If you plan to build a Glasair Sportsman 2+2 from a kit, you should probably place an order sometime within the next year or so, according to company officials, who recently advised the FAA of plans to apply for certification of the popular plane under Part 23.
Once certification is achieved, the company expects to slowly transition out of the kit business.
“Kit sales these days favor our Two Weeks to Taxi builder assist program at the factory,” said Rick Paul, Glasair Aviation’s Director of Marketing, “but we can only accommodate around 17 of those builds a year and prospective customers are asking if they can buy a certified Sportsman.”
“Our Merlin Light-Sport model was certified a year ago,” he continued, “and we think we understand what’s needed to get the Sportsman through the process.”
The move marks a significant change of direction for Glasair Aviation, an Arlington, Washington company founded in 1979 and now owned by Chinese investors. Its original offering, the speedy two-seat, low-wing Glasair I kit plane, was introduced at Oshkosh in 1980.The original Glasair progressed through three models over the years and the Glasair III, although no longer available as a kit, is still competitive in the Sport Class at the Reno Air Races. Approximately 1,700 Glasair kit planes are now flying.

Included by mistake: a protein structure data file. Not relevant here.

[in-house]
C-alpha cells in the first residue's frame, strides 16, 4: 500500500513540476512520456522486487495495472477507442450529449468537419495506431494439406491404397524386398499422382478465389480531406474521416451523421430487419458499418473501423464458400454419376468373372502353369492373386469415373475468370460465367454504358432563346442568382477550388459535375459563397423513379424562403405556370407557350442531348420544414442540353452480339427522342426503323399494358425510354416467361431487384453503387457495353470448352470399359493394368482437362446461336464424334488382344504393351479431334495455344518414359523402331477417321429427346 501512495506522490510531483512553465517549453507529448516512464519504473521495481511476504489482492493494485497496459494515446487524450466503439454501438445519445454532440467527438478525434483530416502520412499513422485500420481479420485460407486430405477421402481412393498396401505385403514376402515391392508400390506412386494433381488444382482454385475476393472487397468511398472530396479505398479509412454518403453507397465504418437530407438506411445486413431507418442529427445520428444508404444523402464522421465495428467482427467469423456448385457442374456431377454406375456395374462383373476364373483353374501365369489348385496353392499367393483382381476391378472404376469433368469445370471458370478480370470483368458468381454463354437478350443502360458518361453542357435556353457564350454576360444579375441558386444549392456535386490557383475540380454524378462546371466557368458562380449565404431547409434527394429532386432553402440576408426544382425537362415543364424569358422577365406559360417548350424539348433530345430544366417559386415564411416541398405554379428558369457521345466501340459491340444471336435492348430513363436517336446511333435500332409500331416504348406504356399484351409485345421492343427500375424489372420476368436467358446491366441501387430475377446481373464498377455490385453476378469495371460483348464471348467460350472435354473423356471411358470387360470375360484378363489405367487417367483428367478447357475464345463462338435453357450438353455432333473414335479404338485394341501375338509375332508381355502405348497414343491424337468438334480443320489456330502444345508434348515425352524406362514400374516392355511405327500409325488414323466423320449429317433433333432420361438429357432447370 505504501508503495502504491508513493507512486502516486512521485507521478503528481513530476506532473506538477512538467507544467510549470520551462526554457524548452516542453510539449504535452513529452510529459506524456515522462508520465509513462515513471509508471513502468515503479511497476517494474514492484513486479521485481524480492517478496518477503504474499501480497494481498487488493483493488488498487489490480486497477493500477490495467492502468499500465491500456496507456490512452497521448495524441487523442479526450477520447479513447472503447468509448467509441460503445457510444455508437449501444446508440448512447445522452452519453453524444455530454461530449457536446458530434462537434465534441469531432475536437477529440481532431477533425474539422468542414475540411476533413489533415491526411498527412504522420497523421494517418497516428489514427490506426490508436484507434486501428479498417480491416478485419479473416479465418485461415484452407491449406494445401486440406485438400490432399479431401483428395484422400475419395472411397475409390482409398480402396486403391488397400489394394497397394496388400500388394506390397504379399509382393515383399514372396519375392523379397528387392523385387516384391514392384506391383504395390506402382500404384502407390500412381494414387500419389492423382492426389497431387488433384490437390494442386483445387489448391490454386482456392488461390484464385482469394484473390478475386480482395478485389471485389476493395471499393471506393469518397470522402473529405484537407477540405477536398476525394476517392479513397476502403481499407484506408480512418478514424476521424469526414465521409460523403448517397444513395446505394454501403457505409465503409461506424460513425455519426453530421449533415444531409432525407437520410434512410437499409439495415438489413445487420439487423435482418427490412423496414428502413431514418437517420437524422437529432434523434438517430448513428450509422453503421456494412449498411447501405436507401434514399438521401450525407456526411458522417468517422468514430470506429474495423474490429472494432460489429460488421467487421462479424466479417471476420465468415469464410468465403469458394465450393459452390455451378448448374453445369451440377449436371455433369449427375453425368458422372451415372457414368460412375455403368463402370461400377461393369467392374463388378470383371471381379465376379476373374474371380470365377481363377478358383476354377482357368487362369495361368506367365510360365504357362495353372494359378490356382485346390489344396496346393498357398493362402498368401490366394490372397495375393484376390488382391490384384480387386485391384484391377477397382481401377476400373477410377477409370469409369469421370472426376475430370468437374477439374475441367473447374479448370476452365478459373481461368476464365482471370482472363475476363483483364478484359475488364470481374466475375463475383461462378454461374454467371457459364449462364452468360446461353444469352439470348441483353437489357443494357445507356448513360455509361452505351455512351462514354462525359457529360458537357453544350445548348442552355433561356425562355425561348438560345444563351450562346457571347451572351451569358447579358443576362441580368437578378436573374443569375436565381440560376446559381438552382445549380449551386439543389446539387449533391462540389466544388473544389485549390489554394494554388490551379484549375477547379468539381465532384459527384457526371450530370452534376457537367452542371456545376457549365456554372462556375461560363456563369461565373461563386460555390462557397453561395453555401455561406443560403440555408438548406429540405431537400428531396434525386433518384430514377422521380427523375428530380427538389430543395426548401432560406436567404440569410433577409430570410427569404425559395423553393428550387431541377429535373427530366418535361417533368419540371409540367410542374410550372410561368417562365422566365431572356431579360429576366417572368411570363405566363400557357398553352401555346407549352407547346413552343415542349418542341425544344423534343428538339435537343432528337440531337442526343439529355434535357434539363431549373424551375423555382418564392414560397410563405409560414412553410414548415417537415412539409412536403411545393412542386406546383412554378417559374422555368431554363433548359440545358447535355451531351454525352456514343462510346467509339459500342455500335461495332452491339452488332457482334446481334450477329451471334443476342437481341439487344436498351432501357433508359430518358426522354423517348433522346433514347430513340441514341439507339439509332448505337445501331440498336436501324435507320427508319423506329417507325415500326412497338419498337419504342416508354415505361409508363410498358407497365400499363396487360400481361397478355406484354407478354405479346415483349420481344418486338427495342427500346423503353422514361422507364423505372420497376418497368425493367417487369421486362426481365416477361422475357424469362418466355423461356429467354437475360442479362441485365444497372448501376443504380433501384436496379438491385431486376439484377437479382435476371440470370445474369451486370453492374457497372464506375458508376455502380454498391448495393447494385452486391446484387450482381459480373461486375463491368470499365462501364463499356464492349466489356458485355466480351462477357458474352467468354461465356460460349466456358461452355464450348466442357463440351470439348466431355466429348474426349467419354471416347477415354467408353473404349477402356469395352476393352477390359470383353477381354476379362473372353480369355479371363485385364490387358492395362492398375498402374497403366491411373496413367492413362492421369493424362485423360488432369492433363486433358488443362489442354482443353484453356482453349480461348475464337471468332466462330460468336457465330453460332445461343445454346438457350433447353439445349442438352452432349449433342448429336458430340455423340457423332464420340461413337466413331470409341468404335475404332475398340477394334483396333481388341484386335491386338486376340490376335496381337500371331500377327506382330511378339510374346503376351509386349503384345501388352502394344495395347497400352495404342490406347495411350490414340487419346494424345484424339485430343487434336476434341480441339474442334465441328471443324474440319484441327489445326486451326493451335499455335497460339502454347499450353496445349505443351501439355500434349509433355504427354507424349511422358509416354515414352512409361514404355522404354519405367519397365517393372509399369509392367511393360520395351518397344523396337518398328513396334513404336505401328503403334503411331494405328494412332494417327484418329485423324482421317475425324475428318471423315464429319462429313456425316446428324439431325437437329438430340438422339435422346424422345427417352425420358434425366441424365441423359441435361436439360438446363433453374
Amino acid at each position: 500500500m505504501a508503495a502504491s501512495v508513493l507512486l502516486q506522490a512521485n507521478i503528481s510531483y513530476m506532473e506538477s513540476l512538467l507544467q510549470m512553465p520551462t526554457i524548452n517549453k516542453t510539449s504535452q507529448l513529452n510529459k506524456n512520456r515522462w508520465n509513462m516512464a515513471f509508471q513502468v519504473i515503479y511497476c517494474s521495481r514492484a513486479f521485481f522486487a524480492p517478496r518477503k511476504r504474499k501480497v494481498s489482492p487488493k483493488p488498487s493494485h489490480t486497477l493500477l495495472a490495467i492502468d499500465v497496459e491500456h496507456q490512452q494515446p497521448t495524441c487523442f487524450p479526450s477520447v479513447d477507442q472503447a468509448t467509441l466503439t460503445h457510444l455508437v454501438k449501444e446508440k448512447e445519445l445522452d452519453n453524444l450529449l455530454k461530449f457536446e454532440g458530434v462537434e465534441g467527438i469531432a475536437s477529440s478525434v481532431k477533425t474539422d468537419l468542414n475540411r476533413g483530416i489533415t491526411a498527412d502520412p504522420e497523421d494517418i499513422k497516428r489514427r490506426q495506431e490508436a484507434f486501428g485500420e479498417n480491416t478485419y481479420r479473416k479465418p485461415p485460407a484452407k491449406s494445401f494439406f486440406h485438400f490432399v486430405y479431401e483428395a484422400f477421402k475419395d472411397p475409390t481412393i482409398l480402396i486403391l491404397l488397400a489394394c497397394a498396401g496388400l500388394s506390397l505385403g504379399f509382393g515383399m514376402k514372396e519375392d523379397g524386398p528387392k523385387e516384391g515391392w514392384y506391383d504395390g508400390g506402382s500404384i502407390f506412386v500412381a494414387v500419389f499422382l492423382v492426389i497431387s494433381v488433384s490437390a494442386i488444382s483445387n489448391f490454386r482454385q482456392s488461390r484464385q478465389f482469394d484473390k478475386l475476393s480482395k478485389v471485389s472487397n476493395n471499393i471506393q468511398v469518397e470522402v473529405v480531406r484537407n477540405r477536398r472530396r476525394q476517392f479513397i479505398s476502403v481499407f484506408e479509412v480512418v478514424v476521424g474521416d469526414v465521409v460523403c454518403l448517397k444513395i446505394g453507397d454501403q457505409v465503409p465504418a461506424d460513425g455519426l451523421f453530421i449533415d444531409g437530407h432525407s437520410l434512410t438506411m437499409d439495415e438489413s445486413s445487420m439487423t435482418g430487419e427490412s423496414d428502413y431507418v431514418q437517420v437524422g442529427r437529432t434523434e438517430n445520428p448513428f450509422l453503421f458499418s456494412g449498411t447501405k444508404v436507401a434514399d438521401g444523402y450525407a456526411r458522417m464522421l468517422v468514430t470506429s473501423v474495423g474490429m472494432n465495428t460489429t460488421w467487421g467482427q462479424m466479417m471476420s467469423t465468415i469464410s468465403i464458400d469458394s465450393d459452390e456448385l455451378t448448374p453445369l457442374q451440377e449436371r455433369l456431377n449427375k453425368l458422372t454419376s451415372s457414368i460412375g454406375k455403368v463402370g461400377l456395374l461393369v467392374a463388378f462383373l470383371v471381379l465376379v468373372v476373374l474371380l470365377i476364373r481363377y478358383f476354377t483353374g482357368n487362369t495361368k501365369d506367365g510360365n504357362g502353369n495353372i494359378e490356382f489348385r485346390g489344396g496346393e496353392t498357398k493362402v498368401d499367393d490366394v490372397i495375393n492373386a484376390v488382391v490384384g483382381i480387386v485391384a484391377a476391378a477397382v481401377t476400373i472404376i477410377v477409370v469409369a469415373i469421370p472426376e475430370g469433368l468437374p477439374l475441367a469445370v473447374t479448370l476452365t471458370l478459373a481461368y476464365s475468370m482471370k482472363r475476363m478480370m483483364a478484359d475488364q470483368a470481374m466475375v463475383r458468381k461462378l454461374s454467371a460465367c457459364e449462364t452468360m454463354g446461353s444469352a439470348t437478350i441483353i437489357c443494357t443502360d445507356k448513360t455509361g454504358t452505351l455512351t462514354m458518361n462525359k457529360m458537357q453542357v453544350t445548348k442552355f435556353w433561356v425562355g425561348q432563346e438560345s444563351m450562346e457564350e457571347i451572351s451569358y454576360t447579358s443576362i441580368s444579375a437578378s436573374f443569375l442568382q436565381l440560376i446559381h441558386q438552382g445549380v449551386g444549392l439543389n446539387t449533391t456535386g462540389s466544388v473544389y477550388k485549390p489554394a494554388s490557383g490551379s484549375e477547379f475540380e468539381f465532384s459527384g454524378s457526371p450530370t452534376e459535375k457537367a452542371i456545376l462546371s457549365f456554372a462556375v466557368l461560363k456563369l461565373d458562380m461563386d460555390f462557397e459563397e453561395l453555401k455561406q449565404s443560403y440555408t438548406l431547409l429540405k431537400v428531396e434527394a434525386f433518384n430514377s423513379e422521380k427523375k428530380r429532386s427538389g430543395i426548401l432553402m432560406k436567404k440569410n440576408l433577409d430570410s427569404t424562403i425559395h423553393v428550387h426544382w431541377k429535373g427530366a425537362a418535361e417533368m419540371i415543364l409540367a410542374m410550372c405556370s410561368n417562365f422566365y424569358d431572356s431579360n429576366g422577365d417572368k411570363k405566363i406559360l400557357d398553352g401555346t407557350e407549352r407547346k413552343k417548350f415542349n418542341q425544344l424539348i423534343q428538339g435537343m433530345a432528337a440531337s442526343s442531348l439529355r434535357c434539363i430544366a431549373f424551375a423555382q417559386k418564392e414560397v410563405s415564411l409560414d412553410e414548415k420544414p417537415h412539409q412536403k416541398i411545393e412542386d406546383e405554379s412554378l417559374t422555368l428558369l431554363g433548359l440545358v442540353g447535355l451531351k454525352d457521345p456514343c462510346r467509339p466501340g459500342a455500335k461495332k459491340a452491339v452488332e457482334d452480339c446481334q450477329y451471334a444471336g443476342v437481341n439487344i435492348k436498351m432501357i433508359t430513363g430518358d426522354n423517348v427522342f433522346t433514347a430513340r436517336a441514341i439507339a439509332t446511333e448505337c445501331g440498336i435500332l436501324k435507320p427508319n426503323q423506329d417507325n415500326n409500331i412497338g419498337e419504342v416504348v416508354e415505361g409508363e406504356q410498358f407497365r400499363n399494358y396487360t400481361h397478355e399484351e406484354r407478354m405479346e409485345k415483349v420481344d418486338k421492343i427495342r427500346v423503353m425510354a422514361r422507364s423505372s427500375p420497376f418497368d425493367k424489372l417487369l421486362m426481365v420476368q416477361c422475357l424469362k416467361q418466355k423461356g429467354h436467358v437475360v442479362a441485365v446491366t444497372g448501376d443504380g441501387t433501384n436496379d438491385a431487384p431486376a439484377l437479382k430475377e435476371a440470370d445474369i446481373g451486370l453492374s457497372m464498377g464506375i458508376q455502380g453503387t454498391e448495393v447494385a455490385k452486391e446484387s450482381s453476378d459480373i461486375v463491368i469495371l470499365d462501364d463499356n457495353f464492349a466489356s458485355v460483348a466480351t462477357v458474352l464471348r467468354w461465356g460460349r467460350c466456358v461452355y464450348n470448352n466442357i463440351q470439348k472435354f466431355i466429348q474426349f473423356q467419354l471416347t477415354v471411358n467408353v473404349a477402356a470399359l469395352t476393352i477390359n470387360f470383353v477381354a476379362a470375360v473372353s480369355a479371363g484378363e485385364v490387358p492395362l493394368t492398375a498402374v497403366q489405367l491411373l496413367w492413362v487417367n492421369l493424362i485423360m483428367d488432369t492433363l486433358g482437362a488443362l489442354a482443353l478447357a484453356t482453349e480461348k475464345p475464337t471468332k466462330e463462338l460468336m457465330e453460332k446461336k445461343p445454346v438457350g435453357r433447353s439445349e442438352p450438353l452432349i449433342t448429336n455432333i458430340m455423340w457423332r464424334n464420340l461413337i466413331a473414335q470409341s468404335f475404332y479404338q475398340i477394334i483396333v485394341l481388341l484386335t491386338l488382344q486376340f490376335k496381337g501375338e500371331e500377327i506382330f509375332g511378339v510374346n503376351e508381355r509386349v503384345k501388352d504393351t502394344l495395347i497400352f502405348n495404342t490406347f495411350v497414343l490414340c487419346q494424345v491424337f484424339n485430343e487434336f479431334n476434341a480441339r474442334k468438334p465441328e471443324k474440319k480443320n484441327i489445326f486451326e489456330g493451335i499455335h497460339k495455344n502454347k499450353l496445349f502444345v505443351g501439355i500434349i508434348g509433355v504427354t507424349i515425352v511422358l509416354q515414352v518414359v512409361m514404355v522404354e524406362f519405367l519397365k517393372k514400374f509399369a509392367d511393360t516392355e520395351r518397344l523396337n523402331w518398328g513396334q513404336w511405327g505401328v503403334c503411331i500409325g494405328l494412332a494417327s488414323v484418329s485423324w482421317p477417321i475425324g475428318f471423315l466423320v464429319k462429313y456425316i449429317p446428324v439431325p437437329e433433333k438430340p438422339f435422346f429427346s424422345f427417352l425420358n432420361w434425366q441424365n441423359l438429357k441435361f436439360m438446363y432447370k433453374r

The Glasair Sportsman is based on the GlaStar, a high-wing design introduced in 1996 as a two seat high wing utility plane.
Instead of the pre-molded composite construction of the original Glasair models, the GlasStar was designed with a tubular steel frame enclosed in a composite skin. The wings and tail are conventional aluminum structures.
The enlarged Sportsman version of the same basic design features a 2+2 configuration, with a rear door added and the option of two rear-facing passenger seats or lots of luggage space. An optional belly pod is also available, as are floats and skis.
With folding wings and a landing gear that can be changed from tricycle to taildragger configuration in a matter of hours, the plane has been popular with kit builders, especially after the factory introduced its Two Weeks to Taxi builder assistance program.
The option offers customers the opportunity to assemble their kit at the factory under the FAA’s 51% rule, which requires the builder to do more than half the work.
With guidance from factory experts and access to all the tools and jigs required, customers progress much faster than they would on their own. Typically, builders are able start the engine and taxi their new plane after only two weeks of assembly. Finish work and painting is done later.